The first lesson, I learned from my struggles is to never judge another person because you don’t know their back story. You don’t know what they have been through. You don’t know if every day they wake up, it’s a struggle to get out of bed and face the day. And if you walked a day in their shoes, you may not be the person you are today. I believe that people are always doing the best they can based on their spiritual development – no matter how it may look to me—because I am not their judge and jury.

The second lesson that I learned was how to be compassionate. 

The people who reached out to me and did everything that they could to alleviate my pain taught me the value of not only sympathizing with another person’s pain, but doing everything within your own power to help other people. I believe in giving a person a chance to succeed as long as they are willing to make a sincere effort. It is only by the grace of compassionate teachers, counselors, and strangers that I am where I am today. And I look for every opportunity to extend this compassion to others.


I did a home visit to a young biological mother who had nine children who live in a dilapidated neighborhood.

I was very thirsty when I arrived. The mother offered me a glass of Kool aid. I was literally knocking roaches off of my head. I told her that I would get something to drink after the visit.

She insisted and told her daughter to pour me a glass of Kool-aid. The runny-nose little girl brought me the Kool aid in the dirty glass. I didn’t want to drink it, but I had to.

I had to drink the Kool-aid because I didn’t want that mother of those nine kids and that little girl to think for one second that I was looking down on them.


 The third lesson that I learned was patience.

For five years—8th grade, 9th grade, 10th grade, 11th grade, and 12th grade, I drank alcohol and skipped classes, but somehow by the grace of God, I managed to graduate on time the same month and same year as my graduating class. I have learned that people are ready to move forward in their lives when they are ready. Maybe not when you want it to happen, or how we think it should happen. The best I can do as an educator is provide them with an opportunity to prove to themselves that they are ready to move forward. My job is to be patient—they are not on my clock—they are on God’s divine time.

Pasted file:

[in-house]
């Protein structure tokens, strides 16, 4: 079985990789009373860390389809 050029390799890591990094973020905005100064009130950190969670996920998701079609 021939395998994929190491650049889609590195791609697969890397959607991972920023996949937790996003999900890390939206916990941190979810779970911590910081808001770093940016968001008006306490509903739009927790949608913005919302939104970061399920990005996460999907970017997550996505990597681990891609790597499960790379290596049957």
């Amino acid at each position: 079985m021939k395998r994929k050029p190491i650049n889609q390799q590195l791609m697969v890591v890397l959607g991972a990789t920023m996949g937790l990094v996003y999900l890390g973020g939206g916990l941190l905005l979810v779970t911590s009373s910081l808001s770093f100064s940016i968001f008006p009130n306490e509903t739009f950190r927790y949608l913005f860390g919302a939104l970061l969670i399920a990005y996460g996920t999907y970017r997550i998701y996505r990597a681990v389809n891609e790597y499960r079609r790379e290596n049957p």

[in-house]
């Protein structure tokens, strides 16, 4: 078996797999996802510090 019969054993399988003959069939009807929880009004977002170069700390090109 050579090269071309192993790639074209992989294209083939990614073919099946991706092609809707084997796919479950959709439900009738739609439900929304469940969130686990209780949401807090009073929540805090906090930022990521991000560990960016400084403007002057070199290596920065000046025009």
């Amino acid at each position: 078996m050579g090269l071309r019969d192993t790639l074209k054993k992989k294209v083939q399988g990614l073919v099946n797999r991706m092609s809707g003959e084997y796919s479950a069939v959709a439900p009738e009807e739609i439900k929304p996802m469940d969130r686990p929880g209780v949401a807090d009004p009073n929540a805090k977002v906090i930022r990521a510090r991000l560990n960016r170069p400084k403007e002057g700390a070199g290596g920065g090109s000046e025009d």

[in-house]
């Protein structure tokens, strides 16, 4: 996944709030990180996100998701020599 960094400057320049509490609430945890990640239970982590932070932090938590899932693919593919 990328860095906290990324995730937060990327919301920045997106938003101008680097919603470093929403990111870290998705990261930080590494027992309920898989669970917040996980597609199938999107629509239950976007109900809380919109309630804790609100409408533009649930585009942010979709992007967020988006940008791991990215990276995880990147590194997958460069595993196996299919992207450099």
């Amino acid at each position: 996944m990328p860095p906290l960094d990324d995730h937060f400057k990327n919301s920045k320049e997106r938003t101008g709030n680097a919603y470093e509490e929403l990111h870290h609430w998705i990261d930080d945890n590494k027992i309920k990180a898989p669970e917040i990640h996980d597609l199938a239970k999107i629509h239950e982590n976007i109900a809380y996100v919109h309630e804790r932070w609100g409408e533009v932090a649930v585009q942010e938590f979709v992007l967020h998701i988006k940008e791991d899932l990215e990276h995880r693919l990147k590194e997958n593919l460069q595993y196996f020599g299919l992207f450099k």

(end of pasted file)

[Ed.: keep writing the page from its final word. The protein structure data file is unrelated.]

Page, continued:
The fourth lesson, I learned was integrity.

When I was raped behind the church, I felt that that young man had taken my honor and dignity. I didn’t value myself because I felt tainted and worthless. When something is given to you, you never really question its value until you think it has been taken away. I learned that my integrity and honor as a human being is a divine right from God, and that what other people do is expression of who they are and has absolutely nothing to do with who I am. I learned that my honor and dignity is something that I choose to give away by my actions and words and how I treat other people.


While doing a home visit on the deep east side of Detroit, some guys was speaking to me in a very “ethnic” fashion as I was walking to my clients home. “Heyyyyy Babygirl.” “Hey beautiful” these thugs yelled to me.

I thought to myself, “I am Ms. Social worker. I have my college degree. Don’t you see my briefcase? Can’t you see that I am better than you? How dare you speak to me in that manner?

When I left my client’s home to get into my car--- My car was completely gutted. The radio, airbags, rims were gone. My windows were broken.

I was so angry. I wanted to quit my job. But that night, before I went to sleep I spoke with God. God reminded me that “integrity is about how you treat people—not how they treat you. Every person deserves the time of day—to be spoken to.”

From that point on when I would do home visits in the worst neighborhoods in Detroit, I always spoke to everyone with respect by looking them directly into their eyes. When they would say heyyy Girl, I would enthusiastically say, Heyyyy, How you doing today? What about those Pistons?”

They would say to me, “Baby we ain’t gonna let no body bother you.” And I would say I know because you are good people. I was never harmed and my car was never vandalized again the 13-years I worked as a social worker.


The fifth and final lesson that I learned was that in order to move forward in life and reach my full potential

I needed learn how to forgive. I needed to forgive the boy who raped me and the little girl inside me who had learned to hate herself. The rapist telling me that he thought that I was black and ugly and hated the gap between my teeth hurt me more than the physical rape itself. I hated my dark skin color and I hated myself. I never hated him as much as I hated me because—I couldn’t forgive myself for following a boy behind a church whom was a classmate that I trusted. I tortured myself with thoughts of how I should have fought harder or let him kill me.